This is the first in a short series of posts about which other technologies will sit underneath Ancho.
Ancho will be implemented in Python. I'll admit that I did not look at a lot of alternatives for a core programming language to use in Ancho. Python is my go-to language for most coding tasks. Still, for anyone who's not familiar with Python, I'm going to go over all the reasons that I think Python is a good fit here.
As you may recall from my earlier post There Are Always Possibilities, I believe that Monte Carlo systems' requirement for users to learn a domain-specific programming language is one of the reasons that these methods aren't in more widespread use. If someone knows programming at all, they are much more likely to know a general-purpose programming language like Python than a math-specific one such as R or MATLAB.
Python is also a "high-level language," which basically means that it hides a lot of details of how computer hardware works. You generally don't need to think about memory management, pointers and a lot of the other junk that people do need to think about when programming in a language like C.
Some people think of Python as a scripting language since it is often used for this purpose, but it's quite commonly used for larger projects at organizations such as NASA, Google, Yahoo and Industrial Light & Magic. They run large portions of their operations on programs written in Python.
Availability & Ease of Use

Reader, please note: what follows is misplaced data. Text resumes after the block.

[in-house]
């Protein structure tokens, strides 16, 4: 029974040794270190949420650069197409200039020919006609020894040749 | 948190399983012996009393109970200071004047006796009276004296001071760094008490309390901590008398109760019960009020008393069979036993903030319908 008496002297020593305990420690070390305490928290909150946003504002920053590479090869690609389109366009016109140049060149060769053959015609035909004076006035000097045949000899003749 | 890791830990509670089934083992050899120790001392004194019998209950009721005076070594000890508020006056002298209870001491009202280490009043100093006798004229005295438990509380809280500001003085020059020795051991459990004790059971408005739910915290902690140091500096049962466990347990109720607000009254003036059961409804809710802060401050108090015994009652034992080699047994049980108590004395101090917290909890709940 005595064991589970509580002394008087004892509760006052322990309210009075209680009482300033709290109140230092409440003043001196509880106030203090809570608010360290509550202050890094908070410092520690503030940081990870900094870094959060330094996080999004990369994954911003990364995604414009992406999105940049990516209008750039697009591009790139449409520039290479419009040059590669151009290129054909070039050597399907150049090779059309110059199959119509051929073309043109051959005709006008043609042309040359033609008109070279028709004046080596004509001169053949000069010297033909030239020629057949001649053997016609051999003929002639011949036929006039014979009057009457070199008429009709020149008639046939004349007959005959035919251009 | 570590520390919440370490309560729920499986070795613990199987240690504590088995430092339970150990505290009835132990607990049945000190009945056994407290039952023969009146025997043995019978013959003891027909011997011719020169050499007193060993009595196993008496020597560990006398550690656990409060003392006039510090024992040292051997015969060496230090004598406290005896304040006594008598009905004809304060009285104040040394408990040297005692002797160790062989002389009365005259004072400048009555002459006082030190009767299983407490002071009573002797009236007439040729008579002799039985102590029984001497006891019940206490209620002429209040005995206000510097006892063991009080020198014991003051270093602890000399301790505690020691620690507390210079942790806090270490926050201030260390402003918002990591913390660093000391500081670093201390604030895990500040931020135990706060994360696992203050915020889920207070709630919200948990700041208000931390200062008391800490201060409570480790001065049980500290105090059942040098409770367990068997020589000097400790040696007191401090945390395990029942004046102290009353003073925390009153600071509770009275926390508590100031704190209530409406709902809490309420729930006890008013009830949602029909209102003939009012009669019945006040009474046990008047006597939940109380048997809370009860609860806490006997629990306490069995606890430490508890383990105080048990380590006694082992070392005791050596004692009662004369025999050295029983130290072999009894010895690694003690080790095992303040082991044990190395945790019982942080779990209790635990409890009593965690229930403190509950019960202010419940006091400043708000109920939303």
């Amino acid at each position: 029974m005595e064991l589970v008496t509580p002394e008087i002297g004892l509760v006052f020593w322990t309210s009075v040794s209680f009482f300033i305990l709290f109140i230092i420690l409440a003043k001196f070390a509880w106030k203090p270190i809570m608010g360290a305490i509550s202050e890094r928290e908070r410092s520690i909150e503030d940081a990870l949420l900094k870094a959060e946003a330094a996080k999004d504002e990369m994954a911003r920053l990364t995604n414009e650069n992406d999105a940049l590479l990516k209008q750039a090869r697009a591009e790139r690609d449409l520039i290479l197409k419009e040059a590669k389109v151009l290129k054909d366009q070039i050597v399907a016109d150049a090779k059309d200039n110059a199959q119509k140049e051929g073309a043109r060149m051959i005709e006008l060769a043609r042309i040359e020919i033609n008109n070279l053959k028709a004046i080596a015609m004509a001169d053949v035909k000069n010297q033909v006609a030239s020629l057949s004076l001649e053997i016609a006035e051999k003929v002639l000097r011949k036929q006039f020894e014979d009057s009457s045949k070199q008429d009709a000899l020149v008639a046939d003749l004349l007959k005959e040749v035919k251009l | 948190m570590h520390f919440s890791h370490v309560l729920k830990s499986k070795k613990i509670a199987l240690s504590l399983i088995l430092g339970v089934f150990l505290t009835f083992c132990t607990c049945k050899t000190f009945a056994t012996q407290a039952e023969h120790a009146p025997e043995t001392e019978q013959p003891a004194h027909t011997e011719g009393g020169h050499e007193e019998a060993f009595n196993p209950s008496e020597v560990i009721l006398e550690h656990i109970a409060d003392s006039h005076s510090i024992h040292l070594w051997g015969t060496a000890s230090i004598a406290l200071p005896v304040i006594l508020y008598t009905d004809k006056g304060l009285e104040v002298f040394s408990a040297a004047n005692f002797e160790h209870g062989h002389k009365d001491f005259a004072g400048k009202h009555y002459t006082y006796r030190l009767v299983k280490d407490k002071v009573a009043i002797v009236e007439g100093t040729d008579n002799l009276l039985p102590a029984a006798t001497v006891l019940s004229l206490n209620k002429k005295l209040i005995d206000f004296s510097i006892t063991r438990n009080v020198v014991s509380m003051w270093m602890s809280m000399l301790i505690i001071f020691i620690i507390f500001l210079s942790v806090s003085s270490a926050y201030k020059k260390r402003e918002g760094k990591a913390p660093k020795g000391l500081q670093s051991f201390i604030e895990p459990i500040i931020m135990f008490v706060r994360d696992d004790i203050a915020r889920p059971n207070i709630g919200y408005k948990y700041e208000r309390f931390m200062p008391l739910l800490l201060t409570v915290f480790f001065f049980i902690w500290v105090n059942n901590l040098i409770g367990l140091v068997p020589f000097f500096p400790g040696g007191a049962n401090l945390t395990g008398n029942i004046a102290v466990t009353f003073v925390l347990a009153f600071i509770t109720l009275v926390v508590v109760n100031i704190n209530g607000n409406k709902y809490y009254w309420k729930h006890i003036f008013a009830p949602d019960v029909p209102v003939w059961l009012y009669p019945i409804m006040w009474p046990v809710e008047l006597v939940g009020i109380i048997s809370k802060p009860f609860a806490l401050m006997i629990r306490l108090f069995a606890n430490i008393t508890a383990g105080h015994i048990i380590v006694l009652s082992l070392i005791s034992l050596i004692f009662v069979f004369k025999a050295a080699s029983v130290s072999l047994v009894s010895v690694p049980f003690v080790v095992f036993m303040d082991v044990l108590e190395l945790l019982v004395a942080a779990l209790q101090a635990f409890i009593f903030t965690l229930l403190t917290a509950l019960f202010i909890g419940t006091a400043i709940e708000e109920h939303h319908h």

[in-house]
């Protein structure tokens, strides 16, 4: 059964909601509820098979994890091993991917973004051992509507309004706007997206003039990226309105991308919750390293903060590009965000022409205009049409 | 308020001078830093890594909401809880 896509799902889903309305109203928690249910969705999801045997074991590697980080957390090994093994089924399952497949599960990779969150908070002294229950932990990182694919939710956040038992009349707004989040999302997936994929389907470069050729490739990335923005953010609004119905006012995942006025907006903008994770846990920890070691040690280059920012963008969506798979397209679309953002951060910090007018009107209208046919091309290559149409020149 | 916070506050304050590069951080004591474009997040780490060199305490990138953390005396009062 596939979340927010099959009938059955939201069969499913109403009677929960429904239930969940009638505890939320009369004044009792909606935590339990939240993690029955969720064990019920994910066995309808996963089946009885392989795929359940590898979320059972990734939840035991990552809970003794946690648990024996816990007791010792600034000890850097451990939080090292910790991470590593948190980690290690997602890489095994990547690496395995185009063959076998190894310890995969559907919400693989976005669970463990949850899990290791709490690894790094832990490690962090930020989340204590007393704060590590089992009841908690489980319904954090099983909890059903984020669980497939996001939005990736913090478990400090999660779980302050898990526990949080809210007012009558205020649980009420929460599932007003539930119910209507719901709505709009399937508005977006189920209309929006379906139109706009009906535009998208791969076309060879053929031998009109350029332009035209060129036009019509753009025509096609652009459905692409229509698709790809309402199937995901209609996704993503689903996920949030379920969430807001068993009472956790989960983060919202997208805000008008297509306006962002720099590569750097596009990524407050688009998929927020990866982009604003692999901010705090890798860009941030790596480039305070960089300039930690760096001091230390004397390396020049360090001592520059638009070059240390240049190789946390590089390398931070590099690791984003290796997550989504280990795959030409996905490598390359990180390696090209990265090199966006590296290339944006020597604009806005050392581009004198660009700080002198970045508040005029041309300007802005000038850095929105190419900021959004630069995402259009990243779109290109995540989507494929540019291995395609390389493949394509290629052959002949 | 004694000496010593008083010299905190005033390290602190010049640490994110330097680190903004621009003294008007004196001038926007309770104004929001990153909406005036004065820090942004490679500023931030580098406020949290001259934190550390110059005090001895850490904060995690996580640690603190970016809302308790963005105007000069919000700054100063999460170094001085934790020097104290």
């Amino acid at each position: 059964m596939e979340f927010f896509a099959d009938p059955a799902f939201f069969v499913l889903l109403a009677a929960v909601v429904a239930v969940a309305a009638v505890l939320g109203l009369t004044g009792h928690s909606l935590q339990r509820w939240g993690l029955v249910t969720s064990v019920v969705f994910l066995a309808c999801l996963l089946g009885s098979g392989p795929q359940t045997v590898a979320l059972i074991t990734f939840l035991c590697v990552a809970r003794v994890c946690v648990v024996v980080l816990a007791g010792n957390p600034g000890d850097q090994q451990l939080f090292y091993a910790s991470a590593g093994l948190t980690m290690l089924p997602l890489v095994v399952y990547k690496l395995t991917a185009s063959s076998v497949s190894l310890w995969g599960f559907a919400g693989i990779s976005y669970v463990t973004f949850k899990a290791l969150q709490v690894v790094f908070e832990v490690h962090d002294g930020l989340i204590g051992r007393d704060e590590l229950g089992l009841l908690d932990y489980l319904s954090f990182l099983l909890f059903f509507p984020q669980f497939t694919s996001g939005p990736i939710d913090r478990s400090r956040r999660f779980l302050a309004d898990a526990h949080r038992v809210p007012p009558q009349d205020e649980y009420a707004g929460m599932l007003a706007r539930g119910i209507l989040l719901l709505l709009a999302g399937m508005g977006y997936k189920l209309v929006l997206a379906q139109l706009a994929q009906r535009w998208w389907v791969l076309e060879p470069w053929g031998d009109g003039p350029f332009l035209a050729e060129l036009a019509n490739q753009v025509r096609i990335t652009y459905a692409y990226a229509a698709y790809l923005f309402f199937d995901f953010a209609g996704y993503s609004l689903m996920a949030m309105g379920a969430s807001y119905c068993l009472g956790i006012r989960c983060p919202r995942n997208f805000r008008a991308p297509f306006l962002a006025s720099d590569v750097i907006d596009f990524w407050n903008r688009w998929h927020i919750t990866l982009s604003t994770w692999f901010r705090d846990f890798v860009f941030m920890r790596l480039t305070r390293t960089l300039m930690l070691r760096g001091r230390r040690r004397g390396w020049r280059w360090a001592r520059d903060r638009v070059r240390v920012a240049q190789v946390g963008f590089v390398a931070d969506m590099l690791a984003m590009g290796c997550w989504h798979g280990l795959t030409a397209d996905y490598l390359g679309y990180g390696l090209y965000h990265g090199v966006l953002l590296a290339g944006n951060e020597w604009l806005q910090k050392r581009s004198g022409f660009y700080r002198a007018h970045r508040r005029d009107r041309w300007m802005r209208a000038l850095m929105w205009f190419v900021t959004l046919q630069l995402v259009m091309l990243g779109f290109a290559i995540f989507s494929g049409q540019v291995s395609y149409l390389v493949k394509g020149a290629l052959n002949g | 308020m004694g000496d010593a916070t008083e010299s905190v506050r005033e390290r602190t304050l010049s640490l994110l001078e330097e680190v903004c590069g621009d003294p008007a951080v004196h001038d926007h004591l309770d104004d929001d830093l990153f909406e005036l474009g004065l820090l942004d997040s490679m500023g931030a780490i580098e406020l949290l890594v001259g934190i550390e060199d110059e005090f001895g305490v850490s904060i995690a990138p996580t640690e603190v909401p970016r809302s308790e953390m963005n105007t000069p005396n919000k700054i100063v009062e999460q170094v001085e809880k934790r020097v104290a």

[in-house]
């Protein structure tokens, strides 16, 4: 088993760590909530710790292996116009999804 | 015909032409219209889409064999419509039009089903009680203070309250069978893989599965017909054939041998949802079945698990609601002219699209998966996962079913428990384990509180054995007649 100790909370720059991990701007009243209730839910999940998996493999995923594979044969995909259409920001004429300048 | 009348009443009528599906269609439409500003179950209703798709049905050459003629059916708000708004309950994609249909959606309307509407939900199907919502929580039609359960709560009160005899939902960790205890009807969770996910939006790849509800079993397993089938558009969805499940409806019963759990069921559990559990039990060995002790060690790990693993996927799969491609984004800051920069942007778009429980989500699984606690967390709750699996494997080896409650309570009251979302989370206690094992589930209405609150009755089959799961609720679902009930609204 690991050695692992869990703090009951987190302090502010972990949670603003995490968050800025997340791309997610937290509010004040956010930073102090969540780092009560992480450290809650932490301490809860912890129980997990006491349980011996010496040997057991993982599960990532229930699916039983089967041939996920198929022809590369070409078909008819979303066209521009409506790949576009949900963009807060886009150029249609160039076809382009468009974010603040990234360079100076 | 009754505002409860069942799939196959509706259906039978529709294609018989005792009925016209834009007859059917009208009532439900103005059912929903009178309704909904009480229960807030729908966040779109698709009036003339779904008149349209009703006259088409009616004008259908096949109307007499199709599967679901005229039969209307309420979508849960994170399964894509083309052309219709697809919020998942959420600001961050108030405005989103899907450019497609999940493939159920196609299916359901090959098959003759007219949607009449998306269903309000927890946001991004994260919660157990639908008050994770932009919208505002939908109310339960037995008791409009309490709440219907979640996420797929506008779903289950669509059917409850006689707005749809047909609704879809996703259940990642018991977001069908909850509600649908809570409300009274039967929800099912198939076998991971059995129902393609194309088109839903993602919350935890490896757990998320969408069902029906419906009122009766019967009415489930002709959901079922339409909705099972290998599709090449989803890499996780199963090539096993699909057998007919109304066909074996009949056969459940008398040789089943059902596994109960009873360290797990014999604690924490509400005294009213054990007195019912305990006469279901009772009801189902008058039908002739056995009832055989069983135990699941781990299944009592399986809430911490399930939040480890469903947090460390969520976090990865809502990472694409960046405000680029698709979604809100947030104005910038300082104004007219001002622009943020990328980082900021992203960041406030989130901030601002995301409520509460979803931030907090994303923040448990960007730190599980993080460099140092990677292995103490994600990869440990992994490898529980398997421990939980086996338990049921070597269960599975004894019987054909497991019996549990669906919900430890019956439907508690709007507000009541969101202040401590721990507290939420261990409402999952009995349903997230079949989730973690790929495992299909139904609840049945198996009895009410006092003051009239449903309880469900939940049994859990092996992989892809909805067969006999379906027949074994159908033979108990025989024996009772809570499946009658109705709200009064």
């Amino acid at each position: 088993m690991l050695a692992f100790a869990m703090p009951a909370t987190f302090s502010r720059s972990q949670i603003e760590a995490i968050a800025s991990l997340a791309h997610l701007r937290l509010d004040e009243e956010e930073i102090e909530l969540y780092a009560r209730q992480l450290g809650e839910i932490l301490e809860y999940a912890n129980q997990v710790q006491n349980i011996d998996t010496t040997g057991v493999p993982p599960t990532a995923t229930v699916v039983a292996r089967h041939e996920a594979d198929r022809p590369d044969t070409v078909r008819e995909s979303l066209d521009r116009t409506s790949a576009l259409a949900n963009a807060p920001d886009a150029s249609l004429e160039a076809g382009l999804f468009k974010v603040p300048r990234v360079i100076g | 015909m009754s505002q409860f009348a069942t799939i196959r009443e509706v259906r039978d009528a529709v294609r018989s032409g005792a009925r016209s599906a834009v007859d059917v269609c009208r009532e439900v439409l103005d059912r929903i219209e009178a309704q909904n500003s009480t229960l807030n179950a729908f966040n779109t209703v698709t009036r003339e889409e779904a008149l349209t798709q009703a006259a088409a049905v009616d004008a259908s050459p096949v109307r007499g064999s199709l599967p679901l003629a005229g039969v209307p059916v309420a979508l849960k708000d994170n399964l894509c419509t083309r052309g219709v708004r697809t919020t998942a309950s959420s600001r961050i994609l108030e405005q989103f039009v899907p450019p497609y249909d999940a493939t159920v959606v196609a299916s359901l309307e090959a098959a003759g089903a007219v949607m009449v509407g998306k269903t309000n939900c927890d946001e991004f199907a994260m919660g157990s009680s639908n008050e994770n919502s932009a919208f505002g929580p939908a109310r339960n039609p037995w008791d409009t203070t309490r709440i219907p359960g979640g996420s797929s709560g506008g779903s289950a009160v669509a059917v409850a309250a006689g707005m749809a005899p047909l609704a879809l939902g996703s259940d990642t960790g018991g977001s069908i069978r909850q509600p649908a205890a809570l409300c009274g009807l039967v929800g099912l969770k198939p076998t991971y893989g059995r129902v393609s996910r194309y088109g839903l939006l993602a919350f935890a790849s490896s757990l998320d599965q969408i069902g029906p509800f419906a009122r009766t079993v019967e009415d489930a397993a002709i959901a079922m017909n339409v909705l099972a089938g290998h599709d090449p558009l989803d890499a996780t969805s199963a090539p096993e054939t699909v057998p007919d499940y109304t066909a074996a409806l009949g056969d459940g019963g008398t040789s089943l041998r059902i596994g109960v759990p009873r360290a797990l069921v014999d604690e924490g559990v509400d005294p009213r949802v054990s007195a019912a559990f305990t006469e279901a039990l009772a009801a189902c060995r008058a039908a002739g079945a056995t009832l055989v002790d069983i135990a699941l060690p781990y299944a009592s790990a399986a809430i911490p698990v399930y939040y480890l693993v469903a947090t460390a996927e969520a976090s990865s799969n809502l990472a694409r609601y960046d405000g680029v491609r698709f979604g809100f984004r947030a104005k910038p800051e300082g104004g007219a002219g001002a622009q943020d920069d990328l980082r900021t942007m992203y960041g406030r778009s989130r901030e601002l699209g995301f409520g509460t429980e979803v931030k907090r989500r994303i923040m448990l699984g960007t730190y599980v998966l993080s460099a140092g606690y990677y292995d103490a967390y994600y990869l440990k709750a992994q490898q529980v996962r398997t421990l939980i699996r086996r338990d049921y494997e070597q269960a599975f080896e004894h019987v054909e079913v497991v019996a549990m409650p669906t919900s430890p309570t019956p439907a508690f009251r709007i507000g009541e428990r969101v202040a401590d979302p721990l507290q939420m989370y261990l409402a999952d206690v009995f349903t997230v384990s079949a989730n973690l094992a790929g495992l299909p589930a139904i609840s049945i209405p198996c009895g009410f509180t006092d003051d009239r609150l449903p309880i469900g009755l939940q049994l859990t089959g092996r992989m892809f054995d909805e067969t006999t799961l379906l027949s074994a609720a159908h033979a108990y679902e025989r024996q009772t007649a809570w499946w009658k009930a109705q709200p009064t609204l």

Python is open source, free to download and use, and is available on virtually any platform anyone is likely to use. Windows, Mac OS X, various flavors of Linux and UN*X, IBM mainframe operating systems, Nintendo DSes -- you name it, Python runs on it. I have a version of Python running on my iPhone.
Python's design philosophy discourages cleverness and "magic" that is often encouraged in other languages like Perl. Instead, it encourages obviousness and readability. One of the early Python design documents said "there should be one -- preferably only one -- obvious way to do it."
A variety of free tutorials are available online: Learn Python, Dive into Python, How to Think Like a Computer Scientist (Python Version). There are also good printed tutorials such as various O'Reilly books. The key will be to find one that starts out assuming the level of knowledge of programming languages that you currently possess. Learning a new language, once you already know how to program, is a different prospect than learning to program in the first place.
Python has a large standard library, and a very large optional package index. It is normally easy to install extra packages that you need with a single command, like:
pip install numpy
It is Python's extra packages that separate it from the pack of other high-level, relatively-widely-used languages for Ancho's purposes. NumPy and SciPy are numeric and scientific computing libraries for Python. They are very fast and are used by serious people. They are constantly being improved. And they are free. These libraries are what will make it possible to write Ancho without knowing much more about mathematics and statistics than I currently do.